The city’s long-discussed plans to work with a developer to build a new municipal services center and redevelop the former MSC site have been halted.
“After a detailed review of the proposal, we have determined that it is not in the city’s best interest to continue with the previous process,” city spokeswoman Janelle Irwin Taylor said in a statement. “This decision will give us the opportunity to explore additional options, including a space needs assessment, and allow the city to fully maximize the value of the property, which has increased since the original plan.
The statement follows a public services and infrastructure committee on Thursday, where city administrator Rob Gerdes informed the committee that St. Petersburg Mayor Ken Welch had pressed the pause button to move on. on an agreement with Third Lake Partners or any other party.
“The mayor has decided not to make a selection in this process,” Gerdes said, explaining that all developers who originally submitted proposals related to the purchase and development of a new MSC have been notified.
“We are reviewing the process. I have asked the real estate department to review all potential sites that could be MSC candidates,” he said.
The Municipal Service Center at 1 4and St. N. is an 11-story building, constructed in 1925, that houses municipal offices such as Billing and Collections Administration, Code Compliance Assistance, Building Services, Economics and development, finance, real estate and property management. However, the current building requires expensive maintenance.
The city began evaluating plans for a new MSC in 2019 when it received an unsolicited bid from New York-based Property Markets group to build a new MSC and apartment complex on the city-owned parcels. on 2nd Avenue North, and the purchase of the existing MSC.
As this was an unsolicited offer, the city then solicited alternative proposals and received several qualified alternative proposals. After review and consideration, former St. Petersburg Mayor Rick Kriseman selected the proposal from Third Lake Partners, who offered the highest bid at $12.5 million.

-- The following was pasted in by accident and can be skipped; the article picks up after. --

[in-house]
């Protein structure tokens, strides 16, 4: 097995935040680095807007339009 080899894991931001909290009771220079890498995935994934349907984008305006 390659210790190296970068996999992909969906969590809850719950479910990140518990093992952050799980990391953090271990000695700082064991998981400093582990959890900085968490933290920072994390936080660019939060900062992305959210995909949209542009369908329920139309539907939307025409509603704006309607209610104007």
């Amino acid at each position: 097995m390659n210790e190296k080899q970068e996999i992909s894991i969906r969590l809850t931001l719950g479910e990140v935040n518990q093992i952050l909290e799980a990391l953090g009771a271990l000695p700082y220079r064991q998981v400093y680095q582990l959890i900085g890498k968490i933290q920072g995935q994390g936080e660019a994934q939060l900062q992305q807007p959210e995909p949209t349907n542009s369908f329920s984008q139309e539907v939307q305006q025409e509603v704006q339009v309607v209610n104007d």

The most recent action on the deal came in December when City Council voted to defer the resolution on a term deal to a committee in the new year (2022).
At the PSI meeting, Gina Driscoll, a member of the Saint Petersburg City Council, recalled that around the same time as the December meeting, the city had learned of the 2n/a The District Court of Appeals would be located at Mirror Lake at the Sebring construction site.
Driscoll said this opens up a “great opportunity for the second DCA and MSC teams to collaborate” and “the two properties will complement each other”. She noted how the potential relationship between the DAC and the MSC should be included in all future discussions related to the MSC.
Gerdes said he also asked to engage with the engineering department on the best use study for a future MSC.
There is no set timeline for the discussion, and the topic has not yet appeared on any city calendars, a spokesperson said.
If the city had entered into a contract with the Tampa-based Third Lake Partners deal, as previously reported, Third Lake Partners would buy the current MSC for $12.5 million and build a new MSC at 429 Second Ave. North, across from City Hall. Third Lake Partners would retain the existing, deteriorating MSC building and renovate it to create Class B offices, or demolish it and build an entirely new development.
The city would lease the existing MSC from Third Lake Partners until the new 120,000+ square foot MSC is completed. Third Lake Partners would also purchase city-owned property at 461 Second Ave. N. to build the apartment complex.
A sale of the current MSC is essential, as the city will use the proceeds from the sale to reduce the cost of the new MSC building and allow the city to avoid approximately $37 million in deferred maintenance costs on the existing MSC, according to a 2018 estimate.
A new MSC building would also bring the municipal administration closer to the city hall.